Women’s homelessness is rarely visible. We often think that it looks like someone sleeping on the street, but homelessness can also be couch surfing with friends, trading sex for housing, or living in a tiny, overcrowded apartment. All these describe the hidden homelessness that makes it difficult to accurately estimate the number of women and families experiencing homelessness in Canada.
In 2019, the YWCA partnered with local image maker Michal Pasco. Together they embarked on a project to shine light on the faces of homelessness. The ‘YW Faces’ objective helped to bring awareness to hidden homelessness.
Women are constantly at risk when homeless, thus they tend to hide more. Their focus on safety first leads to the undercounting of women’s homelessness.
“This undercounting is not unique to the Canadian context: global trends demonstrate that women have been under-represented in research on homelessness, in part due to the hidden nature of their homelessness.” – The State of Women’s Housing Need & Homelessness in Canada
By using inefficient measurement strategies and largely undercounting women, we also fail to identify the level of need for infrastructure that support women and families in poverty. Effective research can better inform policies and interventions that give women access to the resources they need.
Intergenerational homelessness starts and stops with mothers
Canadian evidence shows that adult homelessness often has its roots in childhood experiences of housing instability and violence.
“I thought it was the way life was…there was no safe house, there was no shelter that a wife or women could run to and be protected. So, many women, including my mother — they stood there, and they took it…and I took on that generational trait. You were just supposed to take it.”
There is less attention on the childhood experiences that are intertwined with the experience of the child’s primary caregiver, which in many cases is a child’s mother.
We must take action to break the cycle and address the housing challenges faced by many Canadian women. Addressing the housing needs of women, particularly the families headed by single women, is a critical aspect to solving chronic and intergenerational homelessness.
When we fail to address the needs of single mothers and their children with a lack of resources, we create a condition for their children to continue the cycle of homelessness.
The reality is that you can’t truly help a family if you’re not helping the whole who leads it. We know that generational poverty starts and ends with mothers. This is why safe environments and critical services are needed to help entire families out of poverty.
Public systems disproportionately drive women to poverty and homelessness
Women’s homelessness can be seen as interpersonal violence but can also be rooted in structural violence. Structural violence stems from social structures and systems put in place which are driving women to poverty and homelessness.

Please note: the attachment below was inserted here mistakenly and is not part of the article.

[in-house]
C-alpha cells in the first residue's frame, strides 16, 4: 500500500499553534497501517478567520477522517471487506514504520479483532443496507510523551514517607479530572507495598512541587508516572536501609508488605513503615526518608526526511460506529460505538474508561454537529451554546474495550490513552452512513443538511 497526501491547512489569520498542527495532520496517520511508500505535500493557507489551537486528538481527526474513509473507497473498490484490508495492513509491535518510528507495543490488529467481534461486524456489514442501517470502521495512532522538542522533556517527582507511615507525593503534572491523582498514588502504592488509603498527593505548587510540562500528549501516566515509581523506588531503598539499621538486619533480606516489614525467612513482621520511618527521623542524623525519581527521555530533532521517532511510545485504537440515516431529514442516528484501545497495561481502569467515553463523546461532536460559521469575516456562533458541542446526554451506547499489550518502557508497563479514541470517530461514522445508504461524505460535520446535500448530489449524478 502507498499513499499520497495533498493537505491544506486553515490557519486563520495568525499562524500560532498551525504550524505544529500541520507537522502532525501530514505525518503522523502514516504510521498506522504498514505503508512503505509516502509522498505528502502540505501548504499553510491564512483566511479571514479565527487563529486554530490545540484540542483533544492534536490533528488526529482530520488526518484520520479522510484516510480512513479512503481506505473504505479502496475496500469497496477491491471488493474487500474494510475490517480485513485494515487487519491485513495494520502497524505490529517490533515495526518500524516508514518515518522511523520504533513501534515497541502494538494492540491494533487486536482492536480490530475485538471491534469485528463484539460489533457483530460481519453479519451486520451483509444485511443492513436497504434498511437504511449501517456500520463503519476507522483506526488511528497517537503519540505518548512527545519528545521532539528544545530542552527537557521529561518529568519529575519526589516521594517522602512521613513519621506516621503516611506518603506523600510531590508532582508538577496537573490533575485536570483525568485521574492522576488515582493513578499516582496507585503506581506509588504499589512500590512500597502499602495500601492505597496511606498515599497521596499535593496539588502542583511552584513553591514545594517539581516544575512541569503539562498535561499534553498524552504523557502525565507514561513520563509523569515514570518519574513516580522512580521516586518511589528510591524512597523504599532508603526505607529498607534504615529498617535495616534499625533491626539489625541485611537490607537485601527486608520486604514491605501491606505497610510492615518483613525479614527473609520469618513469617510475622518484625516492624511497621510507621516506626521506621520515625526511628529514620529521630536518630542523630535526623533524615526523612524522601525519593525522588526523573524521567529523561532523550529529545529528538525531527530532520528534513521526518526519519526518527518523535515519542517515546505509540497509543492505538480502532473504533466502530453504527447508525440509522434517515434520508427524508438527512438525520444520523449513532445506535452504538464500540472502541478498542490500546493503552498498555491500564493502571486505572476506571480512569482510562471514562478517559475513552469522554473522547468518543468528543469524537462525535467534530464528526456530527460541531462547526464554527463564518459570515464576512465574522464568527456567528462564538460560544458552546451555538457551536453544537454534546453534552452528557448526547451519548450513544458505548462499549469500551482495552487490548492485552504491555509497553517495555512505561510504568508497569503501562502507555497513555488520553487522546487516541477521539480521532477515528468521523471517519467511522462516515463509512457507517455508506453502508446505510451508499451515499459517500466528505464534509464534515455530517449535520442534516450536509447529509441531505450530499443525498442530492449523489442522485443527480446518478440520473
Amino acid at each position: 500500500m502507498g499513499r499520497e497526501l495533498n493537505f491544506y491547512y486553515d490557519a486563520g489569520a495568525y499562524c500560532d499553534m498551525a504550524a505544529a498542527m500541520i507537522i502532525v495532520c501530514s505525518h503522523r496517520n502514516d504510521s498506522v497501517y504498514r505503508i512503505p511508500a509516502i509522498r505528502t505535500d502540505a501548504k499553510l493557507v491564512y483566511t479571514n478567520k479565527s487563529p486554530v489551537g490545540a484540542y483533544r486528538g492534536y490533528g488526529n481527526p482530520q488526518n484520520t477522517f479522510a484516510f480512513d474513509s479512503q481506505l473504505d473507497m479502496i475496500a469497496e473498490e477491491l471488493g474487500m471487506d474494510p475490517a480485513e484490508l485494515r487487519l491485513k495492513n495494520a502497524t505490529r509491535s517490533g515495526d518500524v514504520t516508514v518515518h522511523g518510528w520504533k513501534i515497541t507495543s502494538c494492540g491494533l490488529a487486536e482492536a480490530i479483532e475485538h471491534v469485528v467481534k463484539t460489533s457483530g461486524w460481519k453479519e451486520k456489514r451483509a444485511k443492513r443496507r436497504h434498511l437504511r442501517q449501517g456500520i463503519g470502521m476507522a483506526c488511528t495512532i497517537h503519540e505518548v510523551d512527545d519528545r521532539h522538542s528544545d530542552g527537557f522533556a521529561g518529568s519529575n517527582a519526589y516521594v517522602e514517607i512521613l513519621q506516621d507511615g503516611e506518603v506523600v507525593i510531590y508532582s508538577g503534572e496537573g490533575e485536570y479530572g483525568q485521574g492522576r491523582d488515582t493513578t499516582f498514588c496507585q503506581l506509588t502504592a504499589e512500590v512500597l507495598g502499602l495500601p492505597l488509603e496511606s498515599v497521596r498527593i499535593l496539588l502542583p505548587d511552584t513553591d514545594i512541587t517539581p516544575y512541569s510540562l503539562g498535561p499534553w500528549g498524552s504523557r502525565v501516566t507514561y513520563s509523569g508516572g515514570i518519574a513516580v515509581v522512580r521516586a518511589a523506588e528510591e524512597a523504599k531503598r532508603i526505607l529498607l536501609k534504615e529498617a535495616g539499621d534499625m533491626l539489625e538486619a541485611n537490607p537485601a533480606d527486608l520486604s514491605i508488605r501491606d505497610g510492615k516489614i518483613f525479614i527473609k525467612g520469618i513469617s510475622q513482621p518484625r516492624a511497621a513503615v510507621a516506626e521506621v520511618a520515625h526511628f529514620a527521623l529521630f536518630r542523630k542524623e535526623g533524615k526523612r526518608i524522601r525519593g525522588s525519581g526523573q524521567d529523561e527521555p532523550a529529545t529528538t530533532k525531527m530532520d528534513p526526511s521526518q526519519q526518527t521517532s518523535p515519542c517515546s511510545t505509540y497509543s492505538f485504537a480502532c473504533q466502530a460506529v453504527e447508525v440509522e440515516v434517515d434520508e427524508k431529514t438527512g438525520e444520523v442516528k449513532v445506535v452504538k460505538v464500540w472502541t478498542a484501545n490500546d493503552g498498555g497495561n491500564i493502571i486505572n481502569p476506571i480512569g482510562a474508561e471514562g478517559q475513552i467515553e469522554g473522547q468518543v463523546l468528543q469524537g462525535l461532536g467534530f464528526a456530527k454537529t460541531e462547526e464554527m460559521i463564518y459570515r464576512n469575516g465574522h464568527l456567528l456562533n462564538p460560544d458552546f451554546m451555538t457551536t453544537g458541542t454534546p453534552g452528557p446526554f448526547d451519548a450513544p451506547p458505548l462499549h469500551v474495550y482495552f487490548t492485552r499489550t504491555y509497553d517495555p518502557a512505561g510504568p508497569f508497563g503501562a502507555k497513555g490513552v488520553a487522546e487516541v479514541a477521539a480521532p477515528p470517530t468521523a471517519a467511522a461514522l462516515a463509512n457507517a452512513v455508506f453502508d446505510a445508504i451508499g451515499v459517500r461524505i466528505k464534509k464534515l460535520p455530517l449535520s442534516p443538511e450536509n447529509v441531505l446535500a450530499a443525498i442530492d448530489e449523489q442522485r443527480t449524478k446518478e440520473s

An example of such public system failures includes contradictory polices across systems (between social assistance, child welfare, and social housing) that make it difficult for women to qualify for income or housing supports.
Most social assistance systems cut entitlements for a mother as soon as her child is apprehended by child welfare, putting her at risk of losing her housing. This dramatically affects her ability to have her children returned to her care. Similarly, housing providers often consider a woman over-housed if she loses custody of her children. Nor will they consider the mother’s family size for future housing entitlement if her children are not currently in her care. Recognizing the harmful cycle in this one area could have a dramatic impact on homelessness amongst women.
Last year, YWCA Niagara Region served more than 500 women and 230 children with emergency shelter or transitional housing programs. Consistently over-capacity and frequently spread thin, the YWCA Niagara Region advocates for policies that prioritize women’s well-being and stability. Help us advocate for a better life for women in Niagara.
We’re already one month into 2020 and a lot of people have been working hard on their New Year’s resolutions. Some people are looking for eat healthier this year, or hit the gym at least three times a week. Here at the YW, New Year’s resolutions look a little different as our clients work to make 2020 a year of stability and growth. This may be the year they find affordable housing for themselves and their families, or it could be a year of empowerment as they build the courage to leave difficult environment and come to the YW for help. Everyone’s resolutions look different and this year, so do mine.
This year, I am dedicating to my feminist self in hopes that